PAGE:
Guilt: What Is It and How Do You Get Rid of It?

For years and years, my Mom has had a saying that she shares at appropriate moments: “No guilt!” 

But what is guilt, anyway? Is it necessarily a bad thing?

I looked to Wikipedia, and the definition of guilt there says: “Guilt is a moral emotion that occurs when a person believes or realizes—accurately or not—that they have compromised their own standards of conduct or have violated universal moral standards and bear significant responsibility for that violation.”

That could be a good thing. In its proper context, guilt can alert us when we’ve relaxed our standards in a way that doesn’t line up with our own ideals.

But what about when we get enmeshed in guilt, in an unhealthy way? In my experience, guilt comes up when I haven’t done something that I didn’t really want to do anyway.

In the context of the Law of Attraction, unpleasant emotions point to places where we’re out of alignment with our higher self, the wiser part of us that resides primarily in the non-physical. In this sense, maybe it simply wasn’t in my best interest to do whatever the thing was, and guilt illustrates that plainly.

One friend of mine says that guilt was used by her family as essentially a form of emotional blackmail. Her parents manipulated her to do what they wanted by imposing feelings of guilt on her, which makes her especially sensitive to it to this day.

I feel like guilt is entwined with a lack of self-worth. If we’re doubting our own ability to know what’s best for us, we become much more susceptible to what others want us to do.

This explains why guilt is often associated with patriarchal, dogmatic religions. The dogma tells us how we “should” behave. When our own intuition leads us in a different direction, we feel guilty about following our desires. In that context, guilt is meant to stop us in our tracks. It keeps us from following our bliss.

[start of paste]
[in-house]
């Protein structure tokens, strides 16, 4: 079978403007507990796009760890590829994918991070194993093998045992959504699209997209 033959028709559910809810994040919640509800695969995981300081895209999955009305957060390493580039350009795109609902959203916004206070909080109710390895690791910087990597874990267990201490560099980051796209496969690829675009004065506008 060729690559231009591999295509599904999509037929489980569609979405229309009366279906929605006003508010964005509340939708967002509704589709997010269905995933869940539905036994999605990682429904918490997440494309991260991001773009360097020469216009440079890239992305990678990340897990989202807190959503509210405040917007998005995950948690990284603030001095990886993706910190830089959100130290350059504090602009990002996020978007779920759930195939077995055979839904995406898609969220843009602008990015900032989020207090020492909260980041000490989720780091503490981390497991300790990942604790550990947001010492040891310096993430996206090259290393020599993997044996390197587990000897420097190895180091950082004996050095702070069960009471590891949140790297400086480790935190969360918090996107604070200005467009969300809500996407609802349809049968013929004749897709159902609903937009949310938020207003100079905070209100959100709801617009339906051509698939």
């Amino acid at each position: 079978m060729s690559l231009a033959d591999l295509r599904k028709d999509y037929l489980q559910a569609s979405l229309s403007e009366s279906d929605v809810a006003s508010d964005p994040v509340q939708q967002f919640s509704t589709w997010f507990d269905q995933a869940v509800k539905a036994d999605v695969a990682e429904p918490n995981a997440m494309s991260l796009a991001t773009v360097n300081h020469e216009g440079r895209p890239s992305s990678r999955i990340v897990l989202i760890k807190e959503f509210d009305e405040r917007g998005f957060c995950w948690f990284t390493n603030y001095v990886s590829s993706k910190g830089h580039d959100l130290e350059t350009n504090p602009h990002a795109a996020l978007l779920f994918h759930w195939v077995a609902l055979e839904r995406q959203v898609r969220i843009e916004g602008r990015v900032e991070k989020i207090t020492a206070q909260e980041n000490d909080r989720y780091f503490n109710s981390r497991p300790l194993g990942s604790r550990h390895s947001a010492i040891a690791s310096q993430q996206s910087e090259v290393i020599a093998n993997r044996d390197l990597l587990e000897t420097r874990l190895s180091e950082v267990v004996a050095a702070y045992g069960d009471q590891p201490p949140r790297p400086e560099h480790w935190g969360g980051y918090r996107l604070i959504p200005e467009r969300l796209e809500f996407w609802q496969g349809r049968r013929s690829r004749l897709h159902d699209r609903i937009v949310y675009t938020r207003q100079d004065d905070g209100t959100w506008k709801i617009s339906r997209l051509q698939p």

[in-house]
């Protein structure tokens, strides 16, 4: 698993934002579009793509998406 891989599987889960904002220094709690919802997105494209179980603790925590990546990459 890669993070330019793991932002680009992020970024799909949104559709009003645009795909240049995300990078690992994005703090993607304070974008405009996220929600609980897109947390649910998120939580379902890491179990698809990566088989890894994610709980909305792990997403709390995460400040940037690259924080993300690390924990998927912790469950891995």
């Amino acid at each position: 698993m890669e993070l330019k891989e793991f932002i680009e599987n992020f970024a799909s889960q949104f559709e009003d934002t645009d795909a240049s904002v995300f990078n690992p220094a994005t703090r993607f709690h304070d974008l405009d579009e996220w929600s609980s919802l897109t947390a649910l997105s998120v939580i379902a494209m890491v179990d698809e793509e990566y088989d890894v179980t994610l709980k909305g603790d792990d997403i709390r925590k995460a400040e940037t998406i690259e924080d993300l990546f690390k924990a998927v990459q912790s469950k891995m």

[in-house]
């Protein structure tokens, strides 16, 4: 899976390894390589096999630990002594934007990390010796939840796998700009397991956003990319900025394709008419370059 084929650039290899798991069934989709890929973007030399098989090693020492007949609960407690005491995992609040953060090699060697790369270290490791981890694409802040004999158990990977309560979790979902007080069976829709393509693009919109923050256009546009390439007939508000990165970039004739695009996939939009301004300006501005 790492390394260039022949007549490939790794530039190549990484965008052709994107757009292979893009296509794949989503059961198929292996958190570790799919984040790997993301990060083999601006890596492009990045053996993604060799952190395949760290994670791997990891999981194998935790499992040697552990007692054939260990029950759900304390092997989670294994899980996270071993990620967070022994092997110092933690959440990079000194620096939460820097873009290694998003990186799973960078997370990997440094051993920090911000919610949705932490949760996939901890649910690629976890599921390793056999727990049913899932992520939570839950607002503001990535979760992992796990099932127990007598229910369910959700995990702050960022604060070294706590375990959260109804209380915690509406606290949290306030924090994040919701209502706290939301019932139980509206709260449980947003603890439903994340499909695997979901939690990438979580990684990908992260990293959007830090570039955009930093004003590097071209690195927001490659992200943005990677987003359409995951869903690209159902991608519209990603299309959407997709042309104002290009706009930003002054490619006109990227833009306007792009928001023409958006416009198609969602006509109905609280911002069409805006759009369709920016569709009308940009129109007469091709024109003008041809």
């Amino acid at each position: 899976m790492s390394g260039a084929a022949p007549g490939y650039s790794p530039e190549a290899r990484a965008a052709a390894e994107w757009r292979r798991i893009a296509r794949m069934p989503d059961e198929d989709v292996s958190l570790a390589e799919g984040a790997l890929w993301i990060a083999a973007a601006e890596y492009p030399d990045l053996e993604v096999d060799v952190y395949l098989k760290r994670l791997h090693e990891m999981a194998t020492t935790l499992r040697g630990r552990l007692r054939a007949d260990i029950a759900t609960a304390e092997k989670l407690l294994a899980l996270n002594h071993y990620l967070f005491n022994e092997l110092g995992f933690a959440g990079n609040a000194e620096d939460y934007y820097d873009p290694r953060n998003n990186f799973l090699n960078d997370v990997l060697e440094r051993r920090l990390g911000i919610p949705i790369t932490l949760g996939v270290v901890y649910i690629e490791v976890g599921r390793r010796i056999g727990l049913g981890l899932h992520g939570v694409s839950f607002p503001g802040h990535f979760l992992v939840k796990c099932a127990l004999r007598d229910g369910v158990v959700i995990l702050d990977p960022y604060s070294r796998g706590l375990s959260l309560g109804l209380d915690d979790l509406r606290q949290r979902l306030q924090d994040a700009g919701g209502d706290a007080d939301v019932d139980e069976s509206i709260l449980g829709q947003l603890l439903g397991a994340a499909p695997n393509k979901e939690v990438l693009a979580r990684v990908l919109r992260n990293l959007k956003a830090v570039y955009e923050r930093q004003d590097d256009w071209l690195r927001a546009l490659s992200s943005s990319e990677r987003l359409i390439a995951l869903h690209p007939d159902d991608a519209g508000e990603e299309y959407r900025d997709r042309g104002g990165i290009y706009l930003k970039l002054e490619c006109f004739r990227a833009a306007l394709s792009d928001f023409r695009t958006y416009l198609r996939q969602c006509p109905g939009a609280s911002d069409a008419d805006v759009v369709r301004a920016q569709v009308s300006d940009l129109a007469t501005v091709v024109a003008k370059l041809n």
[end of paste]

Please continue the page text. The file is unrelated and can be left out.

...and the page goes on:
How do you rid yourself of unhealthy guilt? One of the ways I’ve done this is to get really clear about my own values, desires, and priorities. Establishing boundaries is also key.

Over time, I’ve focused on releasing things in my life that feel like obligations. For me, it’s especially potent around volunteering and helping others. When I know that I’m being of service in ways that use my gifts and feel good to me, it’s easier to say no to the invitations or requests that don’t light me up.

The other thing that has helped is cultivating love and trust for myself. When I feel solidly connected to my higher self, I can relax and trust that I will know the best course of action. When someone else tries to tell me what I “should” be doing, I can listen and then feel into it. If it doesn’t resonate, then I have an easier time letting it go, without feelings of guilt.

My Mom’s “no guilt!” reminder has helped me remember that I have my own access to inner wisdom. Rather than doing things because I feel guilty if I don’t, or repressing the guilt, I can see it for what it is and release it. This has helped me to thrive, and to give back to the community more consistently.

Guilt is an emotion, and can be processed and let go just like sorrow or anger. Clinging to guilt, and letting it grow into shame and self-criticism, is a waste of your time. 

Unhealthy guilt keeps you feeling – and playing – small. It takes you away from following your callings and sharing your gifts. That’s what the world really needs from you.

What’s your experience with unhealthy guilt? Is it something that you’re ready to release? How will you do so?

Tell me what you think!

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